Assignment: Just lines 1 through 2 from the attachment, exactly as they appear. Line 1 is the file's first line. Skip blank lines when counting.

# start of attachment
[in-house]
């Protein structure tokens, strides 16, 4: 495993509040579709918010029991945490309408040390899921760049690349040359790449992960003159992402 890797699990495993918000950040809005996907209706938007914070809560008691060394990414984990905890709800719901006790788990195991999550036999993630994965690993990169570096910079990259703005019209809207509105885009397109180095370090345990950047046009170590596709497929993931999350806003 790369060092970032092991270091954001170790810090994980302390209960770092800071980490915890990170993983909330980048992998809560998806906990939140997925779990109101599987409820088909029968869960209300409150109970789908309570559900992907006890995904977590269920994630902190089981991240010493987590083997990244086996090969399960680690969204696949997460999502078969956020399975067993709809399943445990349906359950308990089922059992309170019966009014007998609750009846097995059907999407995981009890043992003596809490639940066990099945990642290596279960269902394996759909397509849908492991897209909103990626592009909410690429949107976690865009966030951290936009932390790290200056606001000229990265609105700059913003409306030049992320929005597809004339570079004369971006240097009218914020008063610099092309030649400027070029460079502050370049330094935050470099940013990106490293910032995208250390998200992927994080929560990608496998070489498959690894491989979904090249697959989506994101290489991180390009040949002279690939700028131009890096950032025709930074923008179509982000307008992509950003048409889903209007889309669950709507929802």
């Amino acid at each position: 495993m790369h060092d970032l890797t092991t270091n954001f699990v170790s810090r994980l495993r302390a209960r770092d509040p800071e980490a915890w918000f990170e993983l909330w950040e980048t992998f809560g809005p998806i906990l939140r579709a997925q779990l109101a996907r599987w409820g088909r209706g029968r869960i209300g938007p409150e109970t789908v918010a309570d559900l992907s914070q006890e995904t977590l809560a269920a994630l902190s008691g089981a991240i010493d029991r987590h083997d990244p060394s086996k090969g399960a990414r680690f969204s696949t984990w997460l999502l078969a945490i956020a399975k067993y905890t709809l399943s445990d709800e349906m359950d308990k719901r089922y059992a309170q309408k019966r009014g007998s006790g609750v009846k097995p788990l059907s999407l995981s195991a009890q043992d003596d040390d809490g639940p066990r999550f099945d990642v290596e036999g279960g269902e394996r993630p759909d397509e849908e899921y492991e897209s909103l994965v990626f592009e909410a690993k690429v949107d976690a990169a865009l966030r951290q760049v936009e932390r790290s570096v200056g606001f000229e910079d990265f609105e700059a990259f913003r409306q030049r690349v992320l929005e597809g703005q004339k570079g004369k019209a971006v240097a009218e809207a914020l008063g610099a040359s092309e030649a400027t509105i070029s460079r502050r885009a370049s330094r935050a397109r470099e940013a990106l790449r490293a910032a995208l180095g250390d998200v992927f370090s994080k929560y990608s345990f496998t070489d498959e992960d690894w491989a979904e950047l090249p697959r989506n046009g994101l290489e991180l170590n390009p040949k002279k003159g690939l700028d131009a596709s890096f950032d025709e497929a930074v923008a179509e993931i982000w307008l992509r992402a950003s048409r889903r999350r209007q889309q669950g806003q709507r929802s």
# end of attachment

[in-house]
């Protein structure tokens, strides 16, 4: 495993509040579709918010029991945490309408040390899921760049690349040359790449992960003159992402 890797699990495993918000950040809005996907209706938007914070809560008691060394990414984990905890709800719901006790788990195991999550036999993630994965690993990169570096910079990259703005019209809207509105885009397109180095370090345990950047046009170590596709497929993931999350806003 790369060092970032092991270091954001170790810090994980302390209960770092800071980490915890990170993983909330980048992998809560998806906990939140997925779990109101599987409820088909029968869960209300409150109970789908309570559900992907006890995904977590269920994630902190089981991240010493987590083997990244086996090969399960680690969204696949997460999502078969956020399975067993709809399943445990349906359950308990089922059992309170019966009014007998609750009846097995059907999407995981009890043992003596809490639940066990099945990642290596279960269902394996759909397509849908492991897209909103990626592009909410690429949107976690865009966030951290936009932390790290200056606001000229990265609105700059913003409306030049992320929005597809004339570079004369971006240097009218914020008063610099092309030649400027070029460079502050370049330094935050470099940013990106490293910032995208250390998200992927994080929560990608496998070489498959690894491989979904090249697959989506994101290489991180390009040949002279690939700028131009890096950032025709930074923008179509982000307008992509950003048409889903209007889309669950709507929802």